One risk factor increasingly noted is receiving an injection, such as a vaccine or microchip. The development of fibrosarcoma in cats has long been associated with vaccine injection sites, and there is evidence that this may also be the case with dogs.15 (More on this below.)

Symptoms of Fibrosarcoma in Dogs

There are many signs you may see in your dog that prompt you to go to the veterinarian.

  • Some of these are non-specific, meaning that they could be caused by more than one illness or condition.
  • Pain
  • Loss of appetite
  • Weight loss
  • If there is a leg tumor, there might be lameness, difficulty getting up and down, or inability to walk
  • A bone fracture with no obvious cause
  • If there is a nasal tumor, you may see nasal discharge, nosebleeds, or sneezing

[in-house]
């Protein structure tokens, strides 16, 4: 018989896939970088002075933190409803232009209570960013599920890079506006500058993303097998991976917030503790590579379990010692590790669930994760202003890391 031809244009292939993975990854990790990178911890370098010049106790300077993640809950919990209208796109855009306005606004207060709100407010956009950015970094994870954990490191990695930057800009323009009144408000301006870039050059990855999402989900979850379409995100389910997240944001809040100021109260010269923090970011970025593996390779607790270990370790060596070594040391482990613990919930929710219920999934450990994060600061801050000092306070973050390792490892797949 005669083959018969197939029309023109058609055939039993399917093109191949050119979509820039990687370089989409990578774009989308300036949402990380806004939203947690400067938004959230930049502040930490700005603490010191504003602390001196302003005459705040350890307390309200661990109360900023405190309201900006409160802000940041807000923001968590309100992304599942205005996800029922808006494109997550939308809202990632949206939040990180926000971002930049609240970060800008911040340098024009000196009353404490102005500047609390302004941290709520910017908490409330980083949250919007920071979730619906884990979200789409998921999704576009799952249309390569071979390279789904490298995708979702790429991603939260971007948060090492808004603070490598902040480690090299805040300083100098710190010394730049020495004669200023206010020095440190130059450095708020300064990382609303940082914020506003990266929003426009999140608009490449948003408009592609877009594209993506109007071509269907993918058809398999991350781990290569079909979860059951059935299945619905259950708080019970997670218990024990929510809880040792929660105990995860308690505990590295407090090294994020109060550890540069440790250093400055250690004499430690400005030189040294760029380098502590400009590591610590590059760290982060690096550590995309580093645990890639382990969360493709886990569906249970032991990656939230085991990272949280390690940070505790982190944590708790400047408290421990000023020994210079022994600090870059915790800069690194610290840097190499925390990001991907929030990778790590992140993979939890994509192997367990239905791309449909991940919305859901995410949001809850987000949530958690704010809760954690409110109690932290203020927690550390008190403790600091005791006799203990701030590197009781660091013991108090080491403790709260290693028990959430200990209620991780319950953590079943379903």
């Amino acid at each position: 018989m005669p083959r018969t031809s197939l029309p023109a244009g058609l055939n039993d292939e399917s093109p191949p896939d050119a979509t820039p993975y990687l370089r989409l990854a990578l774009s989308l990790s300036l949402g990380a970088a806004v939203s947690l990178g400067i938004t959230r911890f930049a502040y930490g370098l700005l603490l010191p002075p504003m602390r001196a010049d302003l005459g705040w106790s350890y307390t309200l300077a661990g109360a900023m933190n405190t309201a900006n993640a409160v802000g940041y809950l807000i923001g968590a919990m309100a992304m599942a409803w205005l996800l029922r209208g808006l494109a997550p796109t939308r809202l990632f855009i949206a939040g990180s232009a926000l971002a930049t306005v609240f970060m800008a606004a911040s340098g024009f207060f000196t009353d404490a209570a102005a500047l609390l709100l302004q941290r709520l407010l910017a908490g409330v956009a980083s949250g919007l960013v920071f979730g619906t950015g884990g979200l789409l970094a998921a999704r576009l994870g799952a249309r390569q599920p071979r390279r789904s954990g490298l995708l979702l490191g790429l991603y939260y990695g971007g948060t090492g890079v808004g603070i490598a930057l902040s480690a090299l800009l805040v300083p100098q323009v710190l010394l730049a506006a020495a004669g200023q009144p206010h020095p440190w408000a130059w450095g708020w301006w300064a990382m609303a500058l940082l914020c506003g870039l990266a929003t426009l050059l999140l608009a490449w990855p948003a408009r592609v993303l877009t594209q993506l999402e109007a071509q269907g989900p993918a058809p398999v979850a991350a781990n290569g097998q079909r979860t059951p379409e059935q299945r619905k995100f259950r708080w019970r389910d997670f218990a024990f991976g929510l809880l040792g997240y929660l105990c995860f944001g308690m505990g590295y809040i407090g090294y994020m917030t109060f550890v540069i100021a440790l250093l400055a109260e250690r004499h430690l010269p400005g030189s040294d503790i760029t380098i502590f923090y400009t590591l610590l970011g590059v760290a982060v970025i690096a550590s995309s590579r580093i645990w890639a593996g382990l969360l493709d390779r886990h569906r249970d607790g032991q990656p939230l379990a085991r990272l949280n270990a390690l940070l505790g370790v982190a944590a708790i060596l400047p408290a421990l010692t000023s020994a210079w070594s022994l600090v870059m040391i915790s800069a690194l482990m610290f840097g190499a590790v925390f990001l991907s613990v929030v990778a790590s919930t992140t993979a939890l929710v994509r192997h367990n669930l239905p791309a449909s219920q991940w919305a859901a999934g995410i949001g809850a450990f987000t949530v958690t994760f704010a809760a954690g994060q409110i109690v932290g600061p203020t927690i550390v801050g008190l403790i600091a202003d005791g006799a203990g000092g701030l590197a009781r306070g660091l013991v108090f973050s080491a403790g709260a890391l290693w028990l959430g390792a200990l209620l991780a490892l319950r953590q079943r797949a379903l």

• Oral fibrosarcoma in dogs may cause difficulty picking up food, chewing, or swallowing, and increase in drooling, bleeding from the mouth, bad breath, or loose and lost teeth

What Fibrosarcoma in Dogs Looks Like

No one can tell if a lump or bump is a malignant cancer just by looking at it or feeling it, and fibrosarcoma vary in appearance and size.

However, since most fibrosarcomas are in the skin or in the tissues just underneath the skin, a fibrosarcoma tumor typically appears as a single, sometimes nodular, firm lump or bump on or under the skin.7

Other fibrosarcomas that occur in deeper areas of your dog’s body might not be seen by the naked eye or felt by the fingers but will appear in imaging.

How Veterinarians Diagnose Fibrosarcoma in Dogs

To get a diagnosis of fibrosarcoma, your vet will need to collect a sample of tumor cells to view under the microscope. This will help them to make a diagnosis and determine how the tumor may behave moving forward.